Review 3

Summary and Contributions: I thank the authors for the responses (especially the new experimental results). This helps address some of my concerns on empirical contributions of this paper. Nevertheless, my score remains the same (and I remain very positive about the paper). In recent years, persistent homology has been used in many applications to summarize / characterize different types of data. The resulting persistence diagram summary has certain stability guarantee w.r.t. certain perturbations, although in practice, the noise / perturbation often goes beyond the allowed model. Hence an important question is to develop robust persistence summaries (in terms of robust filtration functions to induce the persistence). This paper proposes such a summary for a specific, but arguably a very common setting, where input data is a set of points sampled from a distribution. (Note that persistent homology can be, and have been, applied to many other domains or data types, where the specific filtration introduced in this paper may not be applicable any more. Nevertheless, the point setting is one of the most important settings in data analysis.) In particular, they propose a filtration based on Robust KDE of underlying density function. While on the surface, this may look similar to several prior approaches such as those based on standard KDE or based on the DTM (distance to measures), the paper shows that using the robust estimator has better theoretical guarantees (in terms of sensitivity to noise) as well as better empirical performance. The theoretical results are established based on a generalization of the so-called influence function. While there are empirical results to demonstrate the new robust persistence diagrams are more noise-resilient, I view the development of this robust KDE based filtration, and many theoretical results/statistical analysis about the resulting robust persistence diagrams as the key contribution of this paper.

Strengths: + Having robust persistence based summaries that are robust against various forms of statistical noise is very important for the practical usage of persistence summaries. This paper tackles this problem of a specific but important setting. + While the robust KDE induced filtration seems similar to previous such filtrations, the paper provides a rather comprehensive range of theoretical / statistical analysis of the resulting robust persistence diagrams, and show that this robust persistence diagrams have better robustness/convergence properties. + The paper also presents some empirical results with synthetic data to show that the new diagrams indeed are more noise resilient.

Weaknesses: - The new robust KDE has better properties, however, it is also more expensive to compute the robust KDE (compared to KDE or DTM). The paper provided theoretical time complexity comparison. But it would be good to also show the empirical time needed in the experiments. - In all the empirical experiments, either the data is synthetic, or the noise is artificial. Furthermore, it appears usually the noise added are uniform noise. It would be good to experiment on more realistic datasets, and/or other types of noise.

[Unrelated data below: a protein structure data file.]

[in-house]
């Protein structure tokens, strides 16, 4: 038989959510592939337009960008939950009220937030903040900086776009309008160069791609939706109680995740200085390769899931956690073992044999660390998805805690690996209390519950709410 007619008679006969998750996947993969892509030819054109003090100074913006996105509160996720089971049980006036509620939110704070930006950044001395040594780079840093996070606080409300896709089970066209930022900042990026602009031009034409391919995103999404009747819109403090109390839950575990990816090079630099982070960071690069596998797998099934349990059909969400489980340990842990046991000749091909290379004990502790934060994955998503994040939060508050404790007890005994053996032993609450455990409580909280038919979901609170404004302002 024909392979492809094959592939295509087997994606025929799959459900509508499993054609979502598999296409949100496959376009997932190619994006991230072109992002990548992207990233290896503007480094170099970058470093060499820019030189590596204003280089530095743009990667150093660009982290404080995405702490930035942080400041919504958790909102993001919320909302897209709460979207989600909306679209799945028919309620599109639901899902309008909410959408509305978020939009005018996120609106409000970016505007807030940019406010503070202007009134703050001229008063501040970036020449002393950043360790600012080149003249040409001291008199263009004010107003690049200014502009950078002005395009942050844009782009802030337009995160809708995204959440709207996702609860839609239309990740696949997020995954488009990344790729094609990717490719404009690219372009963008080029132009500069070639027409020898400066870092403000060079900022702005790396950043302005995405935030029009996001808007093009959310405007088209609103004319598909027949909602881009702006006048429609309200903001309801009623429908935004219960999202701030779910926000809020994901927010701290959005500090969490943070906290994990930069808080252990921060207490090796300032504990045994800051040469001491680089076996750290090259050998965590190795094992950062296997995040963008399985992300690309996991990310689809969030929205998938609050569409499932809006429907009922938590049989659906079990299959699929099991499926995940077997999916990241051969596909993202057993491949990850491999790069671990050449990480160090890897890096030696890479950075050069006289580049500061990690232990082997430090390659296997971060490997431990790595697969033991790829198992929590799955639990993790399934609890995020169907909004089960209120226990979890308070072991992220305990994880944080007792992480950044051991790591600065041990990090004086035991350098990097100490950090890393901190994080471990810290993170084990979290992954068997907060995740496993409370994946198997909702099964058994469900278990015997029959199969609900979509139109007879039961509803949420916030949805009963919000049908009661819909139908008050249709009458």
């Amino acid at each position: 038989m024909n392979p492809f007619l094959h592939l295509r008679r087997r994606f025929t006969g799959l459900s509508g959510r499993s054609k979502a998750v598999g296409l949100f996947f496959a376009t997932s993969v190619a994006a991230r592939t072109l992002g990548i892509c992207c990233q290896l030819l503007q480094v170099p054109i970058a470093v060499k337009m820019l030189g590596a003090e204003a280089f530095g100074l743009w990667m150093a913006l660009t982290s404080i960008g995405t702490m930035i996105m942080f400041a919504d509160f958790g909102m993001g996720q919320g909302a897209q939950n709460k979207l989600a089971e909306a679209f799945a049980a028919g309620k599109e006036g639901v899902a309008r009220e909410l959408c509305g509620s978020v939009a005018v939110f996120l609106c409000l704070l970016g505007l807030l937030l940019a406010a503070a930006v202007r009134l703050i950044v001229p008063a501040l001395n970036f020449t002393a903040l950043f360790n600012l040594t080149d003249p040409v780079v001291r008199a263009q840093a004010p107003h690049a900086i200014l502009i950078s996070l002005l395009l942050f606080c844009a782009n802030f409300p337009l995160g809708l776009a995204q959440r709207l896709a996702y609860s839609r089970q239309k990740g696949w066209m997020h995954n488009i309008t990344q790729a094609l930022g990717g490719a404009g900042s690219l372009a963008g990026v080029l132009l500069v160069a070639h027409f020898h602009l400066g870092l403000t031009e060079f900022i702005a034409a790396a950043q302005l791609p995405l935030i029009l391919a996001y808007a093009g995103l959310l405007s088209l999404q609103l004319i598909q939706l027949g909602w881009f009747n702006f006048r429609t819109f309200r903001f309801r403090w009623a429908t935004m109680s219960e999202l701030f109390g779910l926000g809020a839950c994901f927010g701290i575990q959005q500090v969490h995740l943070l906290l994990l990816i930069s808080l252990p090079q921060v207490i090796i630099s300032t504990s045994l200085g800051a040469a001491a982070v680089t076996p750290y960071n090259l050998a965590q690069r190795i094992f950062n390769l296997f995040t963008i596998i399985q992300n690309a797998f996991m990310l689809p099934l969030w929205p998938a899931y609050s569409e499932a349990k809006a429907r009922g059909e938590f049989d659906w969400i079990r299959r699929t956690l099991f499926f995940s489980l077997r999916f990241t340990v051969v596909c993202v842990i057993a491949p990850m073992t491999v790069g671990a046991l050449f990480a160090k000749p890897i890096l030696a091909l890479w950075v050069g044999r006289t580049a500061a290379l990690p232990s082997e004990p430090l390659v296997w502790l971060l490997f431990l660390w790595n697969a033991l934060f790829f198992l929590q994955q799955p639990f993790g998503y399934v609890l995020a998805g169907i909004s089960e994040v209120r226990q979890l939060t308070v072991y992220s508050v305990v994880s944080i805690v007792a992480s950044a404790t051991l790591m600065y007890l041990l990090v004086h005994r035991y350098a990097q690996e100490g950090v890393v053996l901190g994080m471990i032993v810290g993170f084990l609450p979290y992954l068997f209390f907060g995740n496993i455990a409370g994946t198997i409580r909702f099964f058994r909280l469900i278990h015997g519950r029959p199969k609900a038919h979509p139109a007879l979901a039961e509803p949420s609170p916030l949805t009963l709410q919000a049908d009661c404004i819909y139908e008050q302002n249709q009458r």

Correctness: I read the main text carefully. However, I didn't check the technical details in Supplement -- although on the high level, the approaches / results look reasonable.

Clarity: The paper is in general well-written, and also written carefully. I appreciate the authors effort on the various Remarks / Discussions after main results, to help put the theorems (which can be quite hard to interpret) into more context, and provide implications. ** A minor question: In Definition 4.1, what if one uses a different norm for persistence diagrams, instead of W_\infty?

Relation to Prior Work: adequate

Reproducibility: Yes

Additional Feedback:

Review 4

Summary and Contributions: The authors propose to calculate the persistence diagram of a dataset using a robust KDE approach. A robust KDE [25] is a generalized version of kernel density estimation formulated as an M-estimation problem with a plug-in estimation loss (Eq. (1)). When the plug-in loss to be optimized in Eq. (1) is a robust loss, the solution may not be closed form but can be calculated using existing algorithms. Theoretically, the paper extends existing concept of influence function to the context of persistence diagrams, measuring how perturbations of the underlying probability density at a particular point will affect the persistence diagram through an intermediate estimated density function. It is shown that using a robust plug-in loss, the influence function (and its supreme norm, called gross-influence) on the persistence diagram can be proven to have a tighter bound than existing approaches like KDE as filter function, Kernel Distance (KDist) and Distance to the Measure (DTM). The paper proceeds and derive the convergence rates and confidence interval, assuming the plug-in loss is convex.

Strengths: This theoretical paper tackles a very important question in topological data analysis – how the density estimation affects the persistence diagram that characterizes the topology of the data. It uses a more generalized framework (robust KDE) and shows it achieves better robustness than existing results (KDE-based estimation, KDist and DTM). These results can be useful for statistical analysis of the topology of data in downstream applications. It can also be potentially used in downsteam tasks (e.g., [12,40]) relying on persistence homology to characterize the dataset.

Weaknesses: I am assuming the downside of the method is computational time. It would be useful to report the computational time in the experiments to provide a more comprehensive view of the paper.

Correctness: They seem correct. But I did not check all the proofs.

Clarity: Yes,

Relation to Prior Work: Yes.

Reproducibility: No

Additional Feedback: I am a bit worried the proposed method can be hard to reproduce. I hope the authors are willing to share the code in the future.